Aunt Mildred gave wholehearted love and effort to her service in Ramallah, and received love overflowing. Many years later, after she was gone, that love spilled over on my husband, Carl, and me when we twice had the opportunity to visit the land called “Holy Land” by Jews, Christians, and Muslims, and meet some of her former students.
During a trip with a large Methodist group, three of us Quakers took a day out to visit Ramallah. I was beyond excited. We had meeting for worship in a classroom where I was overwhelmed with the sense of the presence of “a great cloud of witnesses.” (The meetinghouse at that time, 1995, was in very poor shape. It has since been transformed and is beautiful and welcoming.) Donn Hutchison, teacher in Ramallah for many decades, had us for a lovely meal in Swift House, then took us down the street to visit a young man named Ghazwan Khairi and his parents, where we made friends over cake and tea. For three years, Carl and I had contributed a modest sum to Ghazwan’s school expenses. Then on down the street, we went to the home of Violet and Leila Zaru, sisters who lived in the house their father had built. They had been students of Aunt Mildred’s, and here, too, we were met with love and welcome. My cousin Esther White Sunderland and I had corresponded with Violet for several years, sometimes sticking a $20 bill in the envelopes for something for the children in the Amari refugee camp. Violet always replied with gratitude, saying, “I told the children that even people from far away care about them!”
I’ve seen the country roads that are cut off from main highways, the ugly wall, the long lines at checkpoints, the stumps where whole olive groves have been cut down by settlers. But I have also met kind people, thoughtful people, who would see justice for this land and its people, Palestinians and Israelis.
Ten years later, I had the privilege of going again with a group of 16 Friends. We were in Ramallah for nearly a week, staying in homes of Ramallah residents. We heard stories of tragedy and sorrow, and joy and courage, too, as families shared with us. I saw how the restrictions on traveling within the country had multiplied, hurting family life, and had made getting to fields, to school, and so on a trial. Again we were there on a Sunday and this time we could worship in the renewed meetinghouse within the lovely landscaped plot of land in downtown Ramallah.
Unexpectedly, just last year, I heard from Ghazman, the young man whose parents we visited in Ramallah. He now lives near Columbus, Ohio, near his two brothers and their families and their mother whom they brought over after their father died. Ghazwan had searched for Carl and me for two years on the Internet. My daughter‐in‐law in Ithaca, New York, discovered his message and gave him my email address. He was eager to bring his family over to visit me at Friends Fellowship Community in Richmond, Indiana. Ghazwan; his wife, Dana; and their three children came with a Palestinian dinner cooked and ready to eat! He brought a gift of a scrapbook with the letters I had written to him when he was a student at Ramallah Friends School, and some pictures of his family.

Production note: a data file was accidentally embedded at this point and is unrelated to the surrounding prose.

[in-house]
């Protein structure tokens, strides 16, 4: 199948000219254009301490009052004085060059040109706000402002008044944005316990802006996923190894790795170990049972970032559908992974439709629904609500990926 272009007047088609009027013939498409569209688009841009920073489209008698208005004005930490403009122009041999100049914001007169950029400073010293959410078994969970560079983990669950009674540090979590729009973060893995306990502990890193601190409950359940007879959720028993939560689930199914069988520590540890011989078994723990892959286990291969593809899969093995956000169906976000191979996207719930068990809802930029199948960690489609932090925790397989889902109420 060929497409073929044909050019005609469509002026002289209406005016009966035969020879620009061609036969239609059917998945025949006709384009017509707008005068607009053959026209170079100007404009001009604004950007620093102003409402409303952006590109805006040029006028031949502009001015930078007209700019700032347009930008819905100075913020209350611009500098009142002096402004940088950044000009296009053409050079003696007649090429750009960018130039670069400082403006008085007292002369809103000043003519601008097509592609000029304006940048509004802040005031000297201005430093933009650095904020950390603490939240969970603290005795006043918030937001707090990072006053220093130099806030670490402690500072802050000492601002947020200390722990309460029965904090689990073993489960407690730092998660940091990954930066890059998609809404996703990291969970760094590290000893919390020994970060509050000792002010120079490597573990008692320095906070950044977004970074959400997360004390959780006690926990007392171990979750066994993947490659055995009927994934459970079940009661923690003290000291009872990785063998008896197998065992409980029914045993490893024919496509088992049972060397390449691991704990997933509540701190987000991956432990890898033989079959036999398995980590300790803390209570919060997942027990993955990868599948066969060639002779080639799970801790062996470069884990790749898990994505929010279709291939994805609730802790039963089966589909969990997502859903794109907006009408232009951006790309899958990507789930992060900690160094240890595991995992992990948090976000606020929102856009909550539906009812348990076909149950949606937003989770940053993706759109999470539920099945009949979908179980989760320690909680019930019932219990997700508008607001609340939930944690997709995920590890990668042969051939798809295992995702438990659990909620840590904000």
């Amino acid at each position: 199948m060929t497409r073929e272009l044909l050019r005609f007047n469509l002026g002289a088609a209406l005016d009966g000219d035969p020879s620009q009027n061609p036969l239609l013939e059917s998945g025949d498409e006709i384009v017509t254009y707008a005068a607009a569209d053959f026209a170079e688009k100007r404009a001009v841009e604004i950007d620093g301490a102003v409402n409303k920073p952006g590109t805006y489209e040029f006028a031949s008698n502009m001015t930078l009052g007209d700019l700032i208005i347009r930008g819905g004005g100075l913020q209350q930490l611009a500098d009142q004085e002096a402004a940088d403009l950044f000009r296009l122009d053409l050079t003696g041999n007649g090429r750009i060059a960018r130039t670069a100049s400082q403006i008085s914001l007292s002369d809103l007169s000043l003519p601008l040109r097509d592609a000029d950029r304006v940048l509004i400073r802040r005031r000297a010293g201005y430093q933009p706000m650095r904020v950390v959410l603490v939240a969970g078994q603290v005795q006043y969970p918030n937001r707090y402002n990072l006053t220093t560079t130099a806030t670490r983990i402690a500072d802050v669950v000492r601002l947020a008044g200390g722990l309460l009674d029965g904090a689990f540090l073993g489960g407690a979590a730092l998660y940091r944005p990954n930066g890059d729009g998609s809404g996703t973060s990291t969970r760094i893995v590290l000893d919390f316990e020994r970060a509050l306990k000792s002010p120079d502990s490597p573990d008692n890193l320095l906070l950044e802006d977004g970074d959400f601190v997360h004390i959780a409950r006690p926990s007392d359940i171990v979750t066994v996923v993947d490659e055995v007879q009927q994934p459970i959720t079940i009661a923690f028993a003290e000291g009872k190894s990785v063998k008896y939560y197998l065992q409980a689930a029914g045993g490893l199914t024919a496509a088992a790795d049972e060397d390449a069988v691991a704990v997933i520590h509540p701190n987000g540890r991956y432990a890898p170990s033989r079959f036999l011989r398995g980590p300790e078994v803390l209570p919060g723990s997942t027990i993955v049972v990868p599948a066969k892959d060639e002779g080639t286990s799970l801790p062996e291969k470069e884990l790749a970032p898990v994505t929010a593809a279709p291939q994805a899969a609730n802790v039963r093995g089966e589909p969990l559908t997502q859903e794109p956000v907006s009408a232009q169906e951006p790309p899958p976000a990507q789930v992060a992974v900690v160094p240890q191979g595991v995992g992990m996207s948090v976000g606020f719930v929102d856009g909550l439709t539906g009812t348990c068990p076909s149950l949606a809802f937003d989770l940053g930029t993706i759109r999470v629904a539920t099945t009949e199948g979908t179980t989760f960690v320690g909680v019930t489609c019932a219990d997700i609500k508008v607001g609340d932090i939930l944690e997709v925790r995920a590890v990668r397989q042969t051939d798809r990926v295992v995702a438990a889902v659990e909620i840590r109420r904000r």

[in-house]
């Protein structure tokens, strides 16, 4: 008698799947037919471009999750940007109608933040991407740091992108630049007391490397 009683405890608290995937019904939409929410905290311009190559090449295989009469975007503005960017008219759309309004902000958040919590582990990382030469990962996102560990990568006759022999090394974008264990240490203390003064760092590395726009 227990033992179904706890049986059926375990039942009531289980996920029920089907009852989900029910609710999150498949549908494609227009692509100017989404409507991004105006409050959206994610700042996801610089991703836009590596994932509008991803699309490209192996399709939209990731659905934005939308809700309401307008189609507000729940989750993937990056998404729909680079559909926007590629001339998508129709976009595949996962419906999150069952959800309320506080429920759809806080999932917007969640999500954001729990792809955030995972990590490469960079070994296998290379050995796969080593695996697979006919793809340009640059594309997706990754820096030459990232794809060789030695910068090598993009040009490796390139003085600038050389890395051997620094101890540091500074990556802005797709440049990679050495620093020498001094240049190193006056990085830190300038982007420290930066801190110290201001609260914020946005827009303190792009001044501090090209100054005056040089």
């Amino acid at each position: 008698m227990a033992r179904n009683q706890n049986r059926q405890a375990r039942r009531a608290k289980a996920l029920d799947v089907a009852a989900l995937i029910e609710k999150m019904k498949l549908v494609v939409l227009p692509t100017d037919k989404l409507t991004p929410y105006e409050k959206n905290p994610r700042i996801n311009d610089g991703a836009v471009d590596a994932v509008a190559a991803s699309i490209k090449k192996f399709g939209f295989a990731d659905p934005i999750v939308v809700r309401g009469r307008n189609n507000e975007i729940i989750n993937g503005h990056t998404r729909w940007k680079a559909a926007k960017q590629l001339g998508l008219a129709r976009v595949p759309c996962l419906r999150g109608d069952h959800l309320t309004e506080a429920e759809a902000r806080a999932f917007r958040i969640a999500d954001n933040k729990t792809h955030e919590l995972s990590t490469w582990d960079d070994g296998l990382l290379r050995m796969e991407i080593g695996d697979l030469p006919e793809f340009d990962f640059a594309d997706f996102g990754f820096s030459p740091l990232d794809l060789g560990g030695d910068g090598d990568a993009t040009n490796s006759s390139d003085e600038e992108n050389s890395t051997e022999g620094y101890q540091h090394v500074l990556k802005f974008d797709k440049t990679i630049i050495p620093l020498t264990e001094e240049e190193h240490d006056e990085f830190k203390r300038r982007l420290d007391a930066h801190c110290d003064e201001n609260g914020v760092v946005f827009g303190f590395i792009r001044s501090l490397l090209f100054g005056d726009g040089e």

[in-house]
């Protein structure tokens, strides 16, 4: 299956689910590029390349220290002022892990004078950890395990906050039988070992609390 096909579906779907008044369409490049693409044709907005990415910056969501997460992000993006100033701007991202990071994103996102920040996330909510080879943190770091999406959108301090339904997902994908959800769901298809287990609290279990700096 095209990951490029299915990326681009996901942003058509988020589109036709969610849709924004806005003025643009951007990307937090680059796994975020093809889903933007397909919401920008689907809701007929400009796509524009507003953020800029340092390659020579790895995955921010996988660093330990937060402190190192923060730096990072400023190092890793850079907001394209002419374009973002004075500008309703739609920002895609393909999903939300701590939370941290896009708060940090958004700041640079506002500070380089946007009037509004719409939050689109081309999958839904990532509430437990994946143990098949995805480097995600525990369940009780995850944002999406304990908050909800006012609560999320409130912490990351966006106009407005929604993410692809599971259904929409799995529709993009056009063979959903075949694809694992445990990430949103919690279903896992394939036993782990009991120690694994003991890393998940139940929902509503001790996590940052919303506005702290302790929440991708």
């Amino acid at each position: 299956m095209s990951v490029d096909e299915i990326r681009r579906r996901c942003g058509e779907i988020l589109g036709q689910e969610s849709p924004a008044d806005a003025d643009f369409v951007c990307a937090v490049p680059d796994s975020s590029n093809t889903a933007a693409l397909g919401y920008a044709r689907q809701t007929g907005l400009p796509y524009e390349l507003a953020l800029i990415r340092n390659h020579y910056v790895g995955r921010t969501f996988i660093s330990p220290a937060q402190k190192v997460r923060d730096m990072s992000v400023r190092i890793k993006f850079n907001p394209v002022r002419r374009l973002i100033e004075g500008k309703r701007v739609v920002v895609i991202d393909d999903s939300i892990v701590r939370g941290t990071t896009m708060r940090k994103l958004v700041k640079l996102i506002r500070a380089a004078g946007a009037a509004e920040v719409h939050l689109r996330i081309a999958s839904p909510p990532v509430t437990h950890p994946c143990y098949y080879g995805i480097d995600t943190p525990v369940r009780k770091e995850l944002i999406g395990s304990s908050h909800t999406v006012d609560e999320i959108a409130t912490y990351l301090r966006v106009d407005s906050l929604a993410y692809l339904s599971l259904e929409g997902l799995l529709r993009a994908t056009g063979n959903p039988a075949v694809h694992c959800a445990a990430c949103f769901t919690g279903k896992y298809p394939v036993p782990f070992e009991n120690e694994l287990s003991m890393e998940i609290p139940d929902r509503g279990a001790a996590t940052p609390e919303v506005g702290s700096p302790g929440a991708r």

“Palestine,” Elihu Grant, an archeologist and teacher, wrote in 1929, “has been one of the famous schoolrooms of humanity, where experiments are made in family life, individual effort, in trade, battle, travel, monarchy, and democracy, where an ethics was born and religions perfected.” Would that someday we can add peacemaking to that list. The system of oppression under which the Palestinians live is intolerable—not good for anyone—not even Israelis. I’ve seen the country roads that are cut off from main highways, the ugly wall, the long lines at checkpoints, the stumps where whole olive groves have been cut down by settlers. But I have also met kind people, thoughtful people, who would see justice for this land and its people, Palestinians and Israelis.
I can’t imagine my life without Aunt Mildred and her life in her other home, Palestine. Oh, and that four‐year‐old wasn’t disappointed; there were two little dolls dressed in Palestinian clothing for me in that big trunk. They opened up a network of connections brought about through love, hospitality, compassion, listening, and learning. I am sure that network is just one of many that have come about, thanks to the many chances to develop relationships between people. Someday, that is what I hope will lead to peace.